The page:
3 Ways to Simplify ADAS (Advanced Driver Assistance Systems) for Drivers, According to Consumer Reports

Many drivers are familiar with ADAS, or Advanced Driver Assistance Systems. These systems can include Adaptive Cruise Control and Lane Departure Warning, to name a couple. There is no doubt that these systems are helpful and do increase car safety when used correctly. However, these features can sometimes be confusing and overcomplicated for the driver, especially when the vehicle takes control away from the driver unexpectedly or when different noises or warnings start randomly sounding off. Consumer Reports heard the complaints and created a guide with three ways to simplify ADAS in your vehicle. 

Drivers have something to say about ADAS

The driver's display of the 2023 Kia Telluride which presents menus and ADAS safety feature information
The driver’s display of the 2023 Kia Telluride | Kia America

Consumer Reports heard the concerns of drivers regarding ADAS and wanted to know more. The 2021 ADAS Survey of CR members heard from owners of more than 35,000 vehicles. The owners were allowed to share their insights on their understanding of and satisfaction with ADAS features and how often they utilized them. The survey also contained information from CR’s market-wide testing of these features. The auto experts at CR are exceptionally qualified to offer feedback due to evaluating these systems as part of their extensive road tests.  

Kelly Funkhouser, the Manager of Vehicle Technology for Consumer Reports, said about the report, “We want to help automakers develop and implement ADAS that promote increased driver understanding, acceptance, and satisfaction with these systems so that more drivers will use them and benefit from the safety they provide.” 

The survey was shared with automakers, policymakers, and auto safety organizations. These guidelines provided by Consumer Reports show what the experts deem to be the best design, functionality, and performance characteristics of ADAS. 

1. Drivers want more adjustability 

The survey responses revealed that drivers would prefer ADAS features that allow for more customization. This could include adjusting the acceleration and deceleration levels of the Adaptive Cruise Control (ACC). Drivers would like to change how quickly a lane-keeping or lane-departure system intervenes with the driver. Being able to choose the type of warning given is also a popular request. These warnings can include a beeping chime, steering-wheel vibration, or a steering-wheel tug.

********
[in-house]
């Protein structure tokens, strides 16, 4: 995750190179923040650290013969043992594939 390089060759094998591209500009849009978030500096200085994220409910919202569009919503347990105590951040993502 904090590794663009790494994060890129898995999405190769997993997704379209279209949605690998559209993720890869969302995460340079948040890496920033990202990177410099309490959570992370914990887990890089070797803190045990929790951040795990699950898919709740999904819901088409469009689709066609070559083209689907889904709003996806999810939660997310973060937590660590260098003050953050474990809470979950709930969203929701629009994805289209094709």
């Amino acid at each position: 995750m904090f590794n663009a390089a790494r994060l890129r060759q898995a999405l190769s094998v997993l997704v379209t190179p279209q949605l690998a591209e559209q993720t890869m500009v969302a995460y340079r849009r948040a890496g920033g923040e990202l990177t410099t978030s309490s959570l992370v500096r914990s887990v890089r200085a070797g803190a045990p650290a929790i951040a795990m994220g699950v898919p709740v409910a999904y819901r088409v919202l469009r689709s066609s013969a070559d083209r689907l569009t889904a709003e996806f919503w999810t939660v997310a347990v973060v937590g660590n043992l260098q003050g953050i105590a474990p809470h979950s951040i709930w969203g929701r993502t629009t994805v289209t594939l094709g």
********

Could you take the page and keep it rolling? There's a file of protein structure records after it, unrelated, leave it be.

About adjustability, Funkhouser said, “Frequent false alarms or annoying beeps can be minimized, or eliminated, by allowing the driver to make sensitivity adjustments. And the type of alert should also be capable to being tailored to the driver’s preference.”

2. Drivers want more in-car explanations

Drivers want the ADAS features to be easier to understand. This could be done with displays and warnings within the driver’s instrument cluster explaining what’s happening, such as why a feature suddenly disables itself or didn’t activate at all. There can be multiple reasons why these features behave this way, but it would be helpful for the driver to know when something is happening (and what that is). Not understanding what’s happening has led to some drivers disabling the system completely. One suggested solution is a small callout of text within the infotainment system. 

Funkhouser explains, “Consumers seek out ADAS features that promise improved safety and convenience when they are shopping for new vehicles…if they don’t understand what the feature is supposed to do, how it works, or even how to turn it on or off, they may not use the feature after they buy the vehicle.”

3. Drivers want a consistent ADAS naming system 

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Automakers have many names and symbols for their new driver assist systems. Unfortunately, they are inconsistent between advertisements, owner’s manuals, in-car menus and displays, and more. This lack of consistency can be confusing to drivers.

Consumer Reports and other organizations have called on automakers to standardize their ADAS terminology to reduce driver confusion. Some of the agreed-upon terms are Forward Collision Warning (FCW), Automatic Emergency Braking (AEB), Lane Departure Warning (LDW), Lane Centering Assistance (LCA), Lane Keeping Assistance (LKA), and Adaptive Cruise Control (ACC).  

Adopting these terms will help alleviate driver confusion when shopping for a new vehicle or using the driver assistance menu within the car. Less confusion will mean more regular usage of these features and, in turn, fewer road accidents.